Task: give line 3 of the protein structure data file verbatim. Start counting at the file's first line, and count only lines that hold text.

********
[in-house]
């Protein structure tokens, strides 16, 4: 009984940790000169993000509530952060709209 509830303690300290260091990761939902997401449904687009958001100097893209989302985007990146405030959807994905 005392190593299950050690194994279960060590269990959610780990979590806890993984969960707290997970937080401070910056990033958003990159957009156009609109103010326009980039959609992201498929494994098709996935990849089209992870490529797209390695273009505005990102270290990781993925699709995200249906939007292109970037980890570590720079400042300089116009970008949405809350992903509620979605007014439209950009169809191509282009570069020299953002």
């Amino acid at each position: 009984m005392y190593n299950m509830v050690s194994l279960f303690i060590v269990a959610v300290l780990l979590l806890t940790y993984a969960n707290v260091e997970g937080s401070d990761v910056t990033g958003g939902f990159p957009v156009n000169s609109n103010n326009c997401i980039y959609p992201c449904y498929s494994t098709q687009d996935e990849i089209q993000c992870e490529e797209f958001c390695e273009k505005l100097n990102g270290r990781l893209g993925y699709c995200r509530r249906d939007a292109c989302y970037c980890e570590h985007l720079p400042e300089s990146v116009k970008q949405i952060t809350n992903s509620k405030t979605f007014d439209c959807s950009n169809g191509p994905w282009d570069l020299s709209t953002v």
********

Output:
């Amino acid at each position: 009984m005392y190593n299950m509830v050690s194994l279960f303690i060590v269990a959610v300290l780990l979590l806890t940790y993984a969960n707290v260091e997970g937080s401070d990761v910056t990033g958003g939902f990159p957009v156009n000169s609109n103010n326009c997401i980039y959609p992201c449904y498929s494994t098709q687009d996935e990849i089209q993000c992870e490529e797209f958001c390695e273009k505005l100097n990102g270290r990781l893209g993925y699709c995200r509530r249906d939007a292109c989302y970037c980890e570590h985007l720079p400042e300089s990146v116009k970008q949405i952060t809350n992903s509620k405030t979605f007014d439209c959807s950009n169809g191509p994905w282009d570069l020299s709209t953002v």